The market for commercial vehicles in African markets is set to increase, according to a study by automotive analysists Frost & Sullivan.
Rising urbanisation is encouraging unprecedented infrastructural developments in Africa –especially across the construction and oil and gas sectors – which in turn is strengthening the regional market for commercial vehicles, such as rigid trucks and flatbed trailers.
That’s the view of automotive analysists Frost & Sullivan following a recent study by the company of trends in African markets.
According to the study, Asian original equipment manufacturers (OEMs) such as Isuzu, Mitsubishi, Dongfeng, Sinotruk, Tata and Ashok Leyland have started to make rapid inroads within the continent and currently account for 73,1% of the total commercial vehicle market.
“As these foreign OEMs offer value trucks built for local conditions and customer preferences, market competition is intensifying,” the study says.
Marshall Martin, Frost & Sullivan’s mobility industry analyst, says there is significant opportunity for OEMs to leverage existing platforms in emerging markets such as China, India and the ASEAN block with a view to building synergies across the regions and Africa for higher operational efficiency and lower costs.
He says regional manufacturers are likely to get a significant boost from the growing emphasis on urban transport, along with government incentives to produce vehicles locally.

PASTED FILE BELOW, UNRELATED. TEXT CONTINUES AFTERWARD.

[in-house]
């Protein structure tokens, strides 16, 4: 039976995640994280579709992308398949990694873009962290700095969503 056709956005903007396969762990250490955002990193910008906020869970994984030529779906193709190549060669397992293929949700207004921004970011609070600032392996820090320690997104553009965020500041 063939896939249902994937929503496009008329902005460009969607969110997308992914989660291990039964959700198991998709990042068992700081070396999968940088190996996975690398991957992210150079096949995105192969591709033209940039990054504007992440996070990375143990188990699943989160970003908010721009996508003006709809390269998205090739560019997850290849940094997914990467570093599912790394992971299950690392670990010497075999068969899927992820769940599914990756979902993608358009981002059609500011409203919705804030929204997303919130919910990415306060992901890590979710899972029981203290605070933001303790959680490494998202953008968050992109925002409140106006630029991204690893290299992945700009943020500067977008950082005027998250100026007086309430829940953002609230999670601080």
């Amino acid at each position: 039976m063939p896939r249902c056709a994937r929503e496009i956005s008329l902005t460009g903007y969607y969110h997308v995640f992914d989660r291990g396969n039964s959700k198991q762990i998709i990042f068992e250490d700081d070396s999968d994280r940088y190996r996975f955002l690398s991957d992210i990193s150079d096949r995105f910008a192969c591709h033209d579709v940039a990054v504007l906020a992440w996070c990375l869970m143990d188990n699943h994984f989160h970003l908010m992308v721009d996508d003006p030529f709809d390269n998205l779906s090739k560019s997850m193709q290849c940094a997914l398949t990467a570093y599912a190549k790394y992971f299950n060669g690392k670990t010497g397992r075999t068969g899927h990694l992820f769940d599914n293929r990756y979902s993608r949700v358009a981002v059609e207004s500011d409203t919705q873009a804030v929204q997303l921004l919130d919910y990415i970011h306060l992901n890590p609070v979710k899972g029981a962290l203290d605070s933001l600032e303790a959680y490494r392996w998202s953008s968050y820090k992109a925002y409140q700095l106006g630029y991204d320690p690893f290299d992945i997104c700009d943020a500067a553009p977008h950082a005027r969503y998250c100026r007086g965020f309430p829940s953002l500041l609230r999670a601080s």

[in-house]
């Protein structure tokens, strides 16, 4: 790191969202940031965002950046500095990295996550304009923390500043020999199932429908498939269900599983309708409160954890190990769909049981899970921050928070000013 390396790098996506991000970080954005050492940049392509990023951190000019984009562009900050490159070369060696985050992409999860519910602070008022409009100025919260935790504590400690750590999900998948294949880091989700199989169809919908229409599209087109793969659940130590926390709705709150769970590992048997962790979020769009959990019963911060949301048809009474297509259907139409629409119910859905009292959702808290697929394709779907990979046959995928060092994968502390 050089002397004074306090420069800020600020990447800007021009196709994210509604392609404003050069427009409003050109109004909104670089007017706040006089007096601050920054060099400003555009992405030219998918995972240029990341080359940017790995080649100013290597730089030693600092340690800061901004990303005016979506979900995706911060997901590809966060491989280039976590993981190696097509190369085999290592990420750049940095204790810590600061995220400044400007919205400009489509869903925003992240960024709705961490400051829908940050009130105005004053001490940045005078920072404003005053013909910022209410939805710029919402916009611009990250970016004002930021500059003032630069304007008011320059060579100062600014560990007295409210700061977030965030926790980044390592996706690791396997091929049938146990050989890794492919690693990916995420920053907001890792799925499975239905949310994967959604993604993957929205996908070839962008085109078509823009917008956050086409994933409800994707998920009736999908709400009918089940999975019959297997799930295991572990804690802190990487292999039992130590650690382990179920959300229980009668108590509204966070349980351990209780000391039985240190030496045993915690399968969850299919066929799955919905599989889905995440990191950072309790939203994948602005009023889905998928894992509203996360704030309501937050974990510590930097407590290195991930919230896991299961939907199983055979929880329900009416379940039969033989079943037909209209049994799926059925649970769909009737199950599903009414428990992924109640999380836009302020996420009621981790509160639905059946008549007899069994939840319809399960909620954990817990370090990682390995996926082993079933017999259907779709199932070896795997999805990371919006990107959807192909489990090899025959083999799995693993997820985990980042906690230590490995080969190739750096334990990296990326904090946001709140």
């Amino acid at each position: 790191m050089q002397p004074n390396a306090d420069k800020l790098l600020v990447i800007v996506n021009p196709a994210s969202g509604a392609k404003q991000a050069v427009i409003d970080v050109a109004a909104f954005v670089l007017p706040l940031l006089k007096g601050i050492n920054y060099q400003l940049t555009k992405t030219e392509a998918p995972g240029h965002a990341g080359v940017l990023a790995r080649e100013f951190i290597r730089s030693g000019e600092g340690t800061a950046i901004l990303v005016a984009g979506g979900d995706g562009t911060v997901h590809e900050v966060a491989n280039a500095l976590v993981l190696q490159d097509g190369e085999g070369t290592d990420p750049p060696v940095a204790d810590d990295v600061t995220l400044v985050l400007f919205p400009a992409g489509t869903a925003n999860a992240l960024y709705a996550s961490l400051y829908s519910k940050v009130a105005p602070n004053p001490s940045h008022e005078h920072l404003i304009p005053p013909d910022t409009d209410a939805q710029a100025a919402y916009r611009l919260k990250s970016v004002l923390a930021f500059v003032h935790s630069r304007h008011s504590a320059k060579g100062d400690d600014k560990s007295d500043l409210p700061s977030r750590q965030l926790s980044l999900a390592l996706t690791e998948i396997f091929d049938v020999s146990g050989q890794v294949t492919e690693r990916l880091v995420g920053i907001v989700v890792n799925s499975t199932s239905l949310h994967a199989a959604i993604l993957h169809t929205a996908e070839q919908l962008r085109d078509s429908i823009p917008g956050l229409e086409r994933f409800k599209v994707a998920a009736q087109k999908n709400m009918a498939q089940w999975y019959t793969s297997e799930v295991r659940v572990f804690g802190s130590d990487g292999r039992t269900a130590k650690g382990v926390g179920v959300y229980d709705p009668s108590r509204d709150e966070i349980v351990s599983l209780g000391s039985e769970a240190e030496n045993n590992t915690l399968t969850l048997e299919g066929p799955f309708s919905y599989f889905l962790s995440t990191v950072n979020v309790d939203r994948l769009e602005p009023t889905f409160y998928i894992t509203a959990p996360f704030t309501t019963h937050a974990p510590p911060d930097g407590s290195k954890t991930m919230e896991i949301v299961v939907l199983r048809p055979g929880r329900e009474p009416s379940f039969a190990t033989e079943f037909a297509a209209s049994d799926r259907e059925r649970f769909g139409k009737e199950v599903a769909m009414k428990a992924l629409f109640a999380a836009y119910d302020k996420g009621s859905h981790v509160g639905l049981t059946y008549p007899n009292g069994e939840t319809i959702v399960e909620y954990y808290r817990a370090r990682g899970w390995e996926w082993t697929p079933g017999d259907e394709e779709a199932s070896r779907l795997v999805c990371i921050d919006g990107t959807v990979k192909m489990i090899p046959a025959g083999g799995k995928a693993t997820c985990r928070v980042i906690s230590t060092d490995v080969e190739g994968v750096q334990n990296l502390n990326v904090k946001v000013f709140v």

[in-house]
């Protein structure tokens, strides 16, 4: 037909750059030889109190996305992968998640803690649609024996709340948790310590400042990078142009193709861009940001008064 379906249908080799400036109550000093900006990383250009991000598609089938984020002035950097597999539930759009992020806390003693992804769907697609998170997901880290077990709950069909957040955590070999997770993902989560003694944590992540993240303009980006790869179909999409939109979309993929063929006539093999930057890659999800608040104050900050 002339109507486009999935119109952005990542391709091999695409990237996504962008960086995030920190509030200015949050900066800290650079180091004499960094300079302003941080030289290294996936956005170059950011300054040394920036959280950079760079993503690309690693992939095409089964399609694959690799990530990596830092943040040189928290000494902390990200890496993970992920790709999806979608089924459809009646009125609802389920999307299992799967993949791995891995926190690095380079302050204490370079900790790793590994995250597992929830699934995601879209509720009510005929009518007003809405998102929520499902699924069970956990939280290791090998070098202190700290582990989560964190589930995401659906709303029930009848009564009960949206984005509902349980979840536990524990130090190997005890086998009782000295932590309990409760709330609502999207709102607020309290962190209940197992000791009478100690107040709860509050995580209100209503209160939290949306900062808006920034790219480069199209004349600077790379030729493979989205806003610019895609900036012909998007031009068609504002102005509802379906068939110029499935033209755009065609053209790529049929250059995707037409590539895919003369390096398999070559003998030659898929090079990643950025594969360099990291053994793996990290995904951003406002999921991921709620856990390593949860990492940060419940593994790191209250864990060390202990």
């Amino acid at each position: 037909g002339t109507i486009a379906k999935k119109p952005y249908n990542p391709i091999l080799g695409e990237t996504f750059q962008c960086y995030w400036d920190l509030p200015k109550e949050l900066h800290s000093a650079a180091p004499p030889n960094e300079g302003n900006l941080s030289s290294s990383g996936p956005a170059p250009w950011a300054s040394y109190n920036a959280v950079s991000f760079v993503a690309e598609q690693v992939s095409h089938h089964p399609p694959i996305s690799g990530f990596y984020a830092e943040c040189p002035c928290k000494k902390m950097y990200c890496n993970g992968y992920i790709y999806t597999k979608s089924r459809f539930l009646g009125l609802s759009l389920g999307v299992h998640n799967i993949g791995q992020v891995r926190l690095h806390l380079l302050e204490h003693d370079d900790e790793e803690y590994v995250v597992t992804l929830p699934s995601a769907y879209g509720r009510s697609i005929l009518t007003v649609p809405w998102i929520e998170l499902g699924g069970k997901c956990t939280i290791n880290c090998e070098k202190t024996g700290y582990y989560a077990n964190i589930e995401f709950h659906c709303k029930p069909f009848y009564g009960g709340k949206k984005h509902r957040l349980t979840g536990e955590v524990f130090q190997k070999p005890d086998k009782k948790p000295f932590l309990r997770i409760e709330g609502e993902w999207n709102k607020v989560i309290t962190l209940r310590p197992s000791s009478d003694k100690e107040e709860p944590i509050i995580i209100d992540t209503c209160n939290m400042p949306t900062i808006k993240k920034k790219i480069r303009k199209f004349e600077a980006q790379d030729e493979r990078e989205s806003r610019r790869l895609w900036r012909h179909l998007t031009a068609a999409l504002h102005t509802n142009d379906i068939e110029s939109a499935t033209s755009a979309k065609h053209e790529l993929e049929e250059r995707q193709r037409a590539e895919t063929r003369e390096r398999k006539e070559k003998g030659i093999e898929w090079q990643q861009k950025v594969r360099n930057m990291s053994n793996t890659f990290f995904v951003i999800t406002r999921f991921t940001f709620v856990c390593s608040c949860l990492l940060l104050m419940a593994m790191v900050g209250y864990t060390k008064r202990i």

Part of Frost & Sullivan’s African Commercial Vehicles Market, Forecast to 2025, the study notes that commercial vehicle sales are expected to grow from 317 533 units in 2016 to 538 774 units in 2025, representing a compound annual growth rate of 6,1%
“South Africa, with 53%, is the largest contributor to the commercial vehicle market in Africa. However, Nigeria, Kenya and Morocco are expected to be the fastest-growing markets and the only ones to increase their share by 2025,” says Martin.
“While the market’s potential is undisputed, it has been growing at a modest pace due to the subdued industry sentiment in Africa as a result of falling oil and commodity prices. Issues related to automotive infrastructure, financing and labour, reign in the commercial vehicles market even as spending on urban infrastructure offsets the negative impact.”
However, Martin says growing demand for cleaner air in cities will create opportunities for greener public transport such as compressed natural gas (CNG) and electric buses.
“Other commercial vehicle technologies such as advanced telematics are expected to be highly popular in regions around South Africa, encouraging investments and partnerships in the African market.”